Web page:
The disciples of Crowley regard certain documents of his that were categorised (by him) as ‘Class A’ to be ‘holy words of truth’ that must not be changed in one letter. Naturally, following out such a command from a person that died 70 years ago carries certain difficulties in execution. Nearly all publications, no matter what their category, inevitably contain some ‘typos’ or errata, whether the source was the writer’s own hand, the proofreaders, editors, typesetters and so forth. Needless to say, such difficulties would not arise unless some persons are regarded as sole authorities, or otherwise very important in the matter of how we should think and conduct ourselves.

It is not our intention here to examine the question of authority in spiritual matters, let alone of those who happen to work in an editorial capacity. Neither are we concerned with so-called historical evidence for the purpose of editorial correctness—a notion so absurd in itself as to be scarcely worth wasting time over. None of that is required to understand the import of either the Book of the Law, poems penned by Crowley, or ancient Egyptian sacred texts.

Song of the Stele vs Dogs of Reason

The Song of the Stele, though added to the Liber CCXX transcript by Crowley after the transmission of the book, is nonetheless a key component in the book’s import. The first draft that Crowley made used the words, “Aum! let it fill me”, in the last line of the third verse. There are some who think this ought to be changed, especially in ritualised invocations, to ‘kill me’. Crowley’s joke, ‘die daily’, was based on the Latin word dies, ‘day’, which is traditionally used for a daily diary record entry. We can take that as accepted. As with anything from ancient Egypt, even if it is a poetised version of a translation, we need to look at the whole context if we are to understand any line, word or detail. The context of the Song of the Stele, in its practical application, is ritual magick. It is likewise with ancient Egyptian sacred texts. For example, the ‘spells’ from what has come to be known as The Egyptian Book of the Dead, are the words of a ritual—they are not merely prose. In saying these verses that Crowley penned from a translation, the aspirant enters the magical scene depicted on the obverse side of the Stele.

I am the Lord of Thebes, and I
The inspired forth-speaker of Mentu;
For me unveils the veilèd sky,
The self-slain Ankh-af-na-khonsu~
Whose words are truth. I invoke, I greet
Thy presence, O Ra-Hoor-Khuit!

The first words are not the words of the priest: “I am the Lord of Thebes”. That is Mentu, the god that is speaking. After that, the priest or priestess continues, “And I, the inspired forth-speaker of Mentu”. The theurgist begins a declaration of their magical identity, as the oracular prophet of the god. This is why the priest assumes the magical name of Ankh-af-na-khonsu, ‘Living soul (body) of Khonsu (sky-rider, the moon)’. To be the oracle, to speak true words issued from a god or divine principle, we must reflect the radiating current, as the moon reflects the light of the sun. The nature of the psyche is to reflect.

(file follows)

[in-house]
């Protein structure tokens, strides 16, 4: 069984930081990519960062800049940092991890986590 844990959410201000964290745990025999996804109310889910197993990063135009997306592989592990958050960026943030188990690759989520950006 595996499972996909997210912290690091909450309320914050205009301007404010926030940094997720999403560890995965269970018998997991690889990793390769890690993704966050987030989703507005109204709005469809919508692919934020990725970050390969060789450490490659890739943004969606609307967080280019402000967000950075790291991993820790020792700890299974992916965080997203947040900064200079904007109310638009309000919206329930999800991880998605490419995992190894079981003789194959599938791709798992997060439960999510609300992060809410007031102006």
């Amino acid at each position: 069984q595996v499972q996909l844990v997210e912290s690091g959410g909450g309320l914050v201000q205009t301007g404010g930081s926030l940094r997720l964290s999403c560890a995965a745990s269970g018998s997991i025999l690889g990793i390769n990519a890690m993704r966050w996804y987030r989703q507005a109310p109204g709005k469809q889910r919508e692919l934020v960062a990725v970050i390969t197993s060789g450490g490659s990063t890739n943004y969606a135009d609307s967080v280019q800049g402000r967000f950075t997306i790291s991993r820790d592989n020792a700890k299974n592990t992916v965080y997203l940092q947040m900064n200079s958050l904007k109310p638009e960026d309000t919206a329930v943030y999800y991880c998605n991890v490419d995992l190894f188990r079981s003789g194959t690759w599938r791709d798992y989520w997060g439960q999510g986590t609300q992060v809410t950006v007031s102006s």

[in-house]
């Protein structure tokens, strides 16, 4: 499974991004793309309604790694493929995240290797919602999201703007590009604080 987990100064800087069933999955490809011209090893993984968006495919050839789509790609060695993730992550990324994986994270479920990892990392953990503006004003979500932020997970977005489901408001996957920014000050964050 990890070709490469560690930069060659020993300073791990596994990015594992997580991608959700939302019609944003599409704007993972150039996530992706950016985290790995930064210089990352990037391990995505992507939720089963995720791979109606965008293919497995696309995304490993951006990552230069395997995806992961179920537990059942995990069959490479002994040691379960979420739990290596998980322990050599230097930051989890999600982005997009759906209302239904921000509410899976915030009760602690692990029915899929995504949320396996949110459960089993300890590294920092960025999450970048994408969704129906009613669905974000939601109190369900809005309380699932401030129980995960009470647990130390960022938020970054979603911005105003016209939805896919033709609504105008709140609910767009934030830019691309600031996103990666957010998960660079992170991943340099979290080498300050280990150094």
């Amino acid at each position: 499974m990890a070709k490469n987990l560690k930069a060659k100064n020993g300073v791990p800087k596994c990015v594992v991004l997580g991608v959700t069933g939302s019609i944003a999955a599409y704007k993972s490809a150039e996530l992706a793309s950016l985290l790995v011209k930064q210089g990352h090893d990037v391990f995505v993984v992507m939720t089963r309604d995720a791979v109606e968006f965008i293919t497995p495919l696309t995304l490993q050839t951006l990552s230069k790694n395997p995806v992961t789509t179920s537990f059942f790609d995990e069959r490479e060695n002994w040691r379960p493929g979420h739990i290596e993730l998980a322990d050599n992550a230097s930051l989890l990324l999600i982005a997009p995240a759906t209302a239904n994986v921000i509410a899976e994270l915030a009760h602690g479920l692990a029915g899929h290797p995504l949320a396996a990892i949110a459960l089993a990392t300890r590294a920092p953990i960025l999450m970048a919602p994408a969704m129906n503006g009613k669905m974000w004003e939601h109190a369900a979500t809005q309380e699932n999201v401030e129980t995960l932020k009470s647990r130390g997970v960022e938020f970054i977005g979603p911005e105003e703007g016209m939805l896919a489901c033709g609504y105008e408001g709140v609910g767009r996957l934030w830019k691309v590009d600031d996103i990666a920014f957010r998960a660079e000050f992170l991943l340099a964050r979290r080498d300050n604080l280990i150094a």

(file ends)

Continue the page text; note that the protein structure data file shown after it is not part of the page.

We can summarise the last four lines of the first verse. The particular priest who made (or commissioned) this stele had the official duty of opening the doors to the roof of the temple at Thebes. At particular times of the year, such as the heliacal rising of Sirius, the image of a god (often a goddess such as Hathoor) was carried in a shrine up to the roof so the light of the star was reflected in the gemstones of the eyes or body of the figure. Of particular relevance to this discussion is the fourth line, “self-slain Ankh-af-na-khonsu”. We declare that we are self-slain, that is to say, we have killed that desire which is in us that would ultimately turn against our soul in the afterlife. Until the dual function of Set (the slayer of ego-identity) is properly understood, there is risk of annihilation of the soul through the dispersive forces of the underworld.

Unity uttermost showed!
I adore the might of Thy breath,
Supreme and terrible God,
Who makest the gods and death
To tremble before Thee:—
I, I adore thee!

The second verse is to invoke the god, Mentu, as first before all gods (which also is Set). This verse ends with the hieroglyphic gesture of ‘adoration’, which is the worshipping of a five-rayed star (figuratively).

Appear on the throne of Ra!
Open the ways of the Khu!
Lighten the ways of the Ka!
The ways of the Khabs run through
To stir me or still me!
Aum! let it fill me!

The third verse (above) is the main subject of this enquiry. Mentu (Set) is affirmed in his identity with Ra, the Sun, which is the source of all life to the earth. He opens the path for the spiritualised body, the Khu or Phoenix—the vehicle of the soul’s resurrection. In order to achieve this, the Ka, which includes earthly appetites and desires, must be relieved of the burden of yearning and regret for the earthly existence, now passed. Thus the Ka is ‘lightened’ of this burden or load. Another term would be ‘purified’. In the fourth line, the soul is irradiated by the emanations of the Khabs, the spiritual ‘star’.